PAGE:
5. General Motors: You know things aren’t good when matters escalate to a point where 49,000 workers at GM plants walk off the job. To GM’s credit, the company eventually struck a deal with the United Auto Workers, ending the historic strike, but there were definite casualties. One of the most notable: during the strike, GM canceled its employees’ health care coverage. Now that’s the move of a turkey!
6. Paul and Maurice Marciano: The hugely wealthy founders of Guess also operate the Marciano Art Foundation museum in Los Angeles. Or at least they used to operated the MAF until the facility’s nearly six dozen visitor services associates announced they planned to form a union. That’s when the employees were notified that they were all being laid off and that the museum would be closing. The move is likely a violation of the National Labor Relations Act and AFSCME plans to fight it. Regardless, firing all of your employees shortly before Thanksgiving gives you some serious turkey cred.
7. Black Friday Creeps: We get the need for retailers and shoppers to go nuts on the day after Thanksgiving, but the retailers like Target, Walmart and too many others who take the holiday away from their workers by staying open on Thanksgiving are epitomes of turkeyhood. The CEOs of these establishments — which we call Black Friday Creeps — don’t deserve a Thanksgiving. We encourage you to stay away on Thanksgiving, and to tell them how foully they are behaving.
8. Alexander Acosta: Once upon a time, we might have hailed Alex Acosta, one of the few sane members of Trump’s cabinet, a near Labor 411 Eagle, especially considering some of the other yo-yos that Trump was considering for Secretary of Labor. Then it came to light that while serving as the US attorney for the Southern District of Florida, Acosta gave billionaire hedge fund manager Jeffrey Epstein a sweetheart plea deal that allowed Epstein to avoid federal charges of molesting teenage girls. Acosta resigned in July, leaving us with former corporate lawyer Eugene Scalia as the new SOL. If he keeps up his anti-labor ways, Scalia could very well end up on next year’s turkey list.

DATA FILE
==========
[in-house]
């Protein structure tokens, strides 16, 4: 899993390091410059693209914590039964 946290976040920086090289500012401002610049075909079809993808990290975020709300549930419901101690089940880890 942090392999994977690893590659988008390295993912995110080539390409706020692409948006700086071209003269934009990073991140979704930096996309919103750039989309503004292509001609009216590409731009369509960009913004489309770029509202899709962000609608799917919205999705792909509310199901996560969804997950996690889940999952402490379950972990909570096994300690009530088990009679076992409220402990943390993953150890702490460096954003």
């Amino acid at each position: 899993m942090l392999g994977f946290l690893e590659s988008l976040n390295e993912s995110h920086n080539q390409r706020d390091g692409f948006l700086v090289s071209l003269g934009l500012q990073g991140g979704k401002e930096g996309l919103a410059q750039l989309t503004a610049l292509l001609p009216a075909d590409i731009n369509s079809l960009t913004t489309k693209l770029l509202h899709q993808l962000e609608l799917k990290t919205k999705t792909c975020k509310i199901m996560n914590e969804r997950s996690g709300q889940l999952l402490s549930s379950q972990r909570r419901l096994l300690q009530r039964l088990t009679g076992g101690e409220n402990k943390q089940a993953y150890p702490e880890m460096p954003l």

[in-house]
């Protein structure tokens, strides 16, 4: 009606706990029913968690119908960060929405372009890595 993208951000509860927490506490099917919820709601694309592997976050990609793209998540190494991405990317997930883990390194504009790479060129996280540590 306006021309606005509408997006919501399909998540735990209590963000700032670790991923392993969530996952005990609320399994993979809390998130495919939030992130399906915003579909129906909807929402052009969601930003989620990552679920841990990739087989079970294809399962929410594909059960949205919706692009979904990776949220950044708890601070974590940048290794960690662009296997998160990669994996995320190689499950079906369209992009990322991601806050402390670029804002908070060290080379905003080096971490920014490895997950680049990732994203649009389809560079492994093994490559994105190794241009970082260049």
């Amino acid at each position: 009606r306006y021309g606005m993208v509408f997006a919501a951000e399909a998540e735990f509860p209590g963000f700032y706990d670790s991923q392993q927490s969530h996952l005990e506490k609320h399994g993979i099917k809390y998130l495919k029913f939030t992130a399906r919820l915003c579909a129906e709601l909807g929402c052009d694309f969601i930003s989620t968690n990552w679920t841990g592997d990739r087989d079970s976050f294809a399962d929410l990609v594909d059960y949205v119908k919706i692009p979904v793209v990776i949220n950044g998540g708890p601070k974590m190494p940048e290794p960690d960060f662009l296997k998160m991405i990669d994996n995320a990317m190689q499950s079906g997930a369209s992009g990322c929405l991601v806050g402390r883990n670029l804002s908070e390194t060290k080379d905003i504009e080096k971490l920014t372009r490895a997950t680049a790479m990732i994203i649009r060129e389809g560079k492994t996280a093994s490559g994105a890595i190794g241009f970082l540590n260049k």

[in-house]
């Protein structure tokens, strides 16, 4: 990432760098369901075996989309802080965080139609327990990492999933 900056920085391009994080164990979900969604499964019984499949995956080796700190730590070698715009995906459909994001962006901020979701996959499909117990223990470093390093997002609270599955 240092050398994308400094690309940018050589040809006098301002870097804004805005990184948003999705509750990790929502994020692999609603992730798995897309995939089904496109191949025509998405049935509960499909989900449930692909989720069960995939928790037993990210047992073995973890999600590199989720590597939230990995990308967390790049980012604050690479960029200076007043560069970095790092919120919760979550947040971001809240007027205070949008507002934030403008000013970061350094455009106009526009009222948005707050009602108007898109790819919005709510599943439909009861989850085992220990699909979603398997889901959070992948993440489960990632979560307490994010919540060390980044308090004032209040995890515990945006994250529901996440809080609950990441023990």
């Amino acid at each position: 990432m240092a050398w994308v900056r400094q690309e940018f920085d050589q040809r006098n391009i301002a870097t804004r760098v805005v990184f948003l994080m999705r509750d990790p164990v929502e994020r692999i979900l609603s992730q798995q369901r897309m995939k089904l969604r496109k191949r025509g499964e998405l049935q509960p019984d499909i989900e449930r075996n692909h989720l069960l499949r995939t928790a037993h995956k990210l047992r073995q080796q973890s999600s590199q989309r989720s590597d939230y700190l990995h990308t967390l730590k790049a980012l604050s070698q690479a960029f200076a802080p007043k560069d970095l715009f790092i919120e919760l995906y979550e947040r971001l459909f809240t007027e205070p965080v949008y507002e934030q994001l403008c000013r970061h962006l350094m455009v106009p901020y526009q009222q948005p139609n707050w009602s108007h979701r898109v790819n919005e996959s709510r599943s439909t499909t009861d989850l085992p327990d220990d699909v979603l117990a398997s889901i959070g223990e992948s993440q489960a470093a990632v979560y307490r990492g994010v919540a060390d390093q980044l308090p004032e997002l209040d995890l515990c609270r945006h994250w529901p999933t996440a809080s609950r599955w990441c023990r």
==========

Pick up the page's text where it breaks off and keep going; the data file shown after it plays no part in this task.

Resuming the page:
9. Dave Portnoy. Say what you want about the fratty media company Barstool Sports, but when – like CEO Dave Portnoy – you get on Twitter and threaten to “fire…on the spot” any of your employees who communicate with someone to talk about unionizing, you deserve blowback. Portnoy got it, and then some. Labor lawyer (and Labor 411 Eagle) David Rosenfeld blew the whistle and Rep Alexandria Ocasio-Cortez and the AFL-CIO both condemned Portnoy’s remarks. The National Labor Relations Board has started an investigation. Whatever may come of this, one thing is certain. Portnoy has earned his Labor 411 turkey wattle.
10. McDonald’s. No, they don’t serve turkeys, they just employ them. Or, in the case of CEO Stephen Easterbrook, they fire them for an improper relationship with a fellow employee and give them nearly $42 in severance. Easterbrook leaves a company that in 2019 saw workers stage protests against low wages and the handling of sexual harassment allegations.